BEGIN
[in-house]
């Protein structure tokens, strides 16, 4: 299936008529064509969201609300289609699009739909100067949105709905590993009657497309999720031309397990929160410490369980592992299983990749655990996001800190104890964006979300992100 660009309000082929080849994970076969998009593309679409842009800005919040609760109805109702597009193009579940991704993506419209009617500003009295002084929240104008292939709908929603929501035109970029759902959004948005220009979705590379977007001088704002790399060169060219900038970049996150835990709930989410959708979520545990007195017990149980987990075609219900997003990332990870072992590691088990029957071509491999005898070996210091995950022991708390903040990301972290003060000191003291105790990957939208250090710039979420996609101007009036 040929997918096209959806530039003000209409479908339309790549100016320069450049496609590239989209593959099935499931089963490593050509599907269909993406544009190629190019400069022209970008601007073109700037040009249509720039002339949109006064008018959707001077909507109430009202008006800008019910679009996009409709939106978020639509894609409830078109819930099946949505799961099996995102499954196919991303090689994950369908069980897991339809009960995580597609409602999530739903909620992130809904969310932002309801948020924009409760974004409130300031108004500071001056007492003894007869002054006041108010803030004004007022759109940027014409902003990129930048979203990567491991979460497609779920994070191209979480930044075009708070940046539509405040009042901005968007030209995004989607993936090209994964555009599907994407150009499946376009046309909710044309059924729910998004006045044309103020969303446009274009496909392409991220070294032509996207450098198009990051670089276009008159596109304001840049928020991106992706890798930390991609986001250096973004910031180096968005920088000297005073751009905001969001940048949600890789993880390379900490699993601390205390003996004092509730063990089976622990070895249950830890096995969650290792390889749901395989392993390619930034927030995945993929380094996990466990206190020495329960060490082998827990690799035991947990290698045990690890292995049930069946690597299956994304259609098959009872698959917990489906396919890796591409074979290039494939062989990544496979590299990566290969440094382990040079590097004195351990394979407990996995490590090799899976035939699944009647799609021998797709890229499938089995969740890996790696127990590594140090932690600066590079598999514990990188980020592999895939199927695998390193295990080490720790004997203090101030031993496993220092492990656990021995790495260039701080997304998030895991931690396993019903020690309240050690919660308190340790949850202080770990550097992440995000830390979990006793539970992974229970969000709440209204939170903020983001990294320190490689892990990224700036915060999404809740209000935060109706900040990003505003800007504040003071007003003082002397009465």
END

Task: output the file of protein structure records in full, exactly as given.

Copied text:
[in-house]
């Protein structure tokens, strides 16, 4: 299936008529064509969201609300289609699009739909100067949105709905590993009657497309999720031309397990929160410490369980592992299983990749655990996001800190104890964006979300992100 660009309000082929080849994970076969998009593309679409842009800005919040609760109805109702597009193009579940991704993506419209009617500003009295002084929240104008292939709908929603929501035109970029759902959004948005220009979705590379977007001088704002790399060169060219900038970049996150835990709930989410959708979520545990007195017990149980987990075609219900997003990332990870072992590691088990029957071509491999005898070996210091995950022991708390903040990301972290003060000191003291105790990957939208250090710039979420996609101007009036 040929997918096209959806530039003000209409479908339309790549100016320069450049496609590239989209593959099935499931089963490593050509599907269909993406544009190629190019400069022209970008601007073109700037040009249509720039002339949109006064008018959707001077909507109430009202008006800008019910679009996009409709939106978020639509894609409830078109819930099946949505799961099996995102499954196919991303090689994950369908069980897991339809009960995580597609409602999530739903909620992130809904969310932002309801948020924009409760974004409130300031108004500071001056007492003894007869002054006041108010803030004004007022759109940027014409902003990129930048979203990567491991979460497609779920994070191209979480930044075009708070940046539509405040009042901005968007030209995004989607993936090209994964555009599907994407150009499946376009046309909710044309059924729910998004006045044309103020969303446009274009496909392409991220070294032509996207450098198009990051670089276009008159596109304001840049928020991106992706890798930390991609986001250096973004910031180096968005920088000297005073751009905001969001940048949600890789993880390379900490699993601390205390003996004092509730063990089976622990070895249950830890096995969650290792390889749901395989392993390619930034927030995945993929380094996990466990206190020495329960060490082998827990690799035991947990290698045990690890292995049930069946690597299956994304259609098959009872698959917990489906396919890796591409074979290039494939062989990544496979590299990566290969440094382990040079590097004195351990394979407990996995490590090799899976035939699944009647799609021998797709890229499938089995969740890996790696127990590594140090932690600066590079598999514990990188980020592999895939199927695998390193295990080490720790004997203090101030031993496993220092492990656990021995790495260039701080997304998030895991931690396993019903020690309240050690919660308190340790949850202080770990550097992440995000830390979990006793539970992974229970969000709440209204939170903020983001990294320190490689892990990224700036915060999404809740209000935060109706900040990003505003800007504040003071007003003082002397009465």